Fear of rejection can feel so deeply ingrained in us that it can feel impossible to change. It’s painful, so it feels like we need to avoid it at all costs.
It makes sense that rejection is so scary. Once upon a time, our lives depended on teamwork and cooperation. In a situation where food and shelter are in short supply, it will be more efficient for several people to work together and delegate tasks. If one person looks for water, another collects food, and a third works on building shelters, they’ll have a better chance of survival than one who has to do all the tasks themselves. Being left out of a group, in such a case, may literally be a case of life or death.
At the same time, we know that the fear of rejection is limiting us in life and holding us back from achieving our goals. In today’s world, rejection is not really life-threatening.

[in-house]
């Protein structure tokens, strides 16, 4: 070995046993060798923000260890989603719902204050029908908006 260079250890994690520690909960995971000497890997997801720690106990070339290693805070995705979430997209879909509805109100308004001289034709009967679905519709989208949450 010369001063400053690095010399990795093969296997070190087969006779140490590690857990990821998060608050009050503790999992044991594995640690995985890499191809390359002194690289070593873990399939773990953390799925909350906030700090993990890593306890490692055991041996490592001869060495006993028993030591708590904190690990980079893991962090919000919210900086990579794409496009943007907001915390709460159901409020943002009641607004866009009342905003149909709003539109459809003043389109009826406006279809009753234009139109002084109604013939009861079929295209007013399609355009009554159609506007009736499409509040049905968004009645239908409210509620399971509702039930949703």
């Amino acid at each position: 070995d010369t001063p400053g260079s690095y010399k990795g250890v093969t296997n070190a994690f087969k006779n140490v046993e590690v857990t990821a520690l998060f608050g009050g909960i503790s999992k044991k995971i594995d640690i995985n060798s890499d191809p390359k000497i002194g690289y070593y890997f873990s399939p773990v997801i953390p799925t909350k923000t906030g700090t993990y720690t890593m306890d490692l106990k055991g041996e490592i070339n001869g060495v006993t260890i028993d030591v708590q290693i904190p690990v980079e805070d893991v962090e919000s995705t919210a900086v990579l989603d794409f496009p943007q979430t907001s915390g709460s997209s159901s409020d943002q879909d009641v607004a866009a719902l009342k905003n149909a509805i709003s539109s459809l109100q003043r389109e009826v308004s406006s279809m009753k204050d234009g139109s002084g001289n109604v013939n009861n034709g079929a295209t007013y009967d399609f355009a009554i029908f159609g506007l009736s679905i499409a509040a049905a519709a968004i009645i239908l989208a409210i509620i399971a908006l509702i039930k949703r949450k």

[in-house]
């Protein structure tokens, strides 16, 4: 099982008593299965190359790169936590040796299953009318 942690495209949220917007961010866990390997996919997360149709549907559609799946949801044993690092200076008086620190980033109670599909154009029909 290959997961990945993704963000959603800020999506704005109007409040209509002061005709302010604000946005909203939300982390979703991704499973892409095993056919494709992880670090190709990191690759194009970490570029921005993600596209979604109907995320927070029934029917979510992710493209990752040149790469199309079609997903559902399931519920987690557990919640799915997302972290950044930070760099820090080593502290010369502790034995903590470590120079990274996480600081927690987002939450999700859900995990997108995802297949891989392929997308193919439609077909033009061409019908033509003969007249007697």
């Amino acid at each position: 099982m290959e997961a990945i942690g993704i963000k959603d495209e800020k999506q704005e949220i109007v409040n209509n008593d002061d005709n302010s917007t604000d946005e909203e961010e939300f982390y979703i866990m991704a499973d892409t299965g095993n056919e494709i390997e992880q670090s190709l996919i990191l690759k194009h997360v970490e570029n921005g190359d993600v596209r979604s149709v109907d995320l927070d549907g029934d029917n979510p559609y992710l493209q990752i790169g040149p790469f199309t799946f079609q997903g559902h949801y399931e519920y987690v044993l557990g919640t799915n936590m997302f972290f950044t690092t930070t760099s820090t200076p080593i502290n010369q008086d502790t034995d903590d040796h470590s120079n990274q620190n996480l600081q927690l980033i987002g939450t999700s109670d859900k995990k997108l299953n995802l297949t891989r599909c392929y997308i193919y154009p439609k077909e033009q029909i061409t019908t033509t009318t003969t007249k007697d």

If you want to get ahead in your career, you need to put yourself out there and sometimes ask for a promotion. If you want to have a romantic relationship or marriage, you will sometimes need to make the first move.
A crippling fear of rejection can really keep someone back in life. Fear of rejection can get worse over time. In extreme cases, it will keep someone from meeting new people or trying new things. If that sounds like it could be you, you don’t have to continue to suffer. Here are our best tips on getting over a fear of rejection.
- How to overcome fear of rejection
- Dealing with rejection in the moment
- Common behaviors in people who fear rejection
- Why do people fear rejection?
- Common questions